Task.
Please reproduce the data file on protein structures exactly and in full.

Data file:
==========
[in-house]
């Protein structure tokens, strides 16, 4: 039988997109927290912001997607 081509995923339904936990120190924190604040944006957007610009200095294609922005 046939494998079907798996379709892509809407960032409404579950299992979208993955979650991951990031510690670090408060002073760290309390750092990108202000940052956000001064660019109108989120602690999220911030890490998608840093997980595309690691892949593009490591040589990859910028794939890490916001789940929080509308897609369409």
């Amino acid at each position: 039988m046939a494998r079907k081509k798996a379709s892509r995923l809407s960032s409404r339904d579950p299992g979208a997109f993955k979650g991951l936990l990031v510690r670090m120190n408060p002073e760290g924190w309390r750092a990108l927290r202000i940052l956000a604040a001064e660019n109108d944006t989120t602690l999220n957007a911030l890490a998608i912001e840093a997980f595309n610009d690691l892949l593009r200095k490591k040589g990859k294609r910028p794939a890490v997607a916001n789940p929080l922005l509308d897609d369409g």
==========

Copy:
[in-house]
């Protein structure tokens, strides 16, 4: 039988997109927290912001997607 081509995923339904936990120190924190604040944006957007610009200095294609922005 046939494998079907798996379709892509809407960032409404579950299992979208993955979650991951990031510690670090408060002073760290309390750092990108202000940052956000001064660019109108989120602690999220911030890490998608840093997980595309690691892949593009490591040589990859910028794939890490916001789940929080509308897609369409």
């Amino acid at each position: 039988m046939a494998r079907k081509k798996a379709s892509r995923l809407s960032s409404r339904d579950p299992g979208a997109f993955k979650g991951l936990l990031v510690r670090m120190n408060p002073e760290g924190w309390r750092a990108l927290r202000i940052l956000a604040a001064e660019n109108d944006t989120t602690l999220n957007a911030l890490a998608i912001e840093a997980f595309n610009d690691l892949l593009r200095k490591k040589g990859k294609r910028p794939a890490v997607a916001n789940p929080l922005l509308d897609d369409g």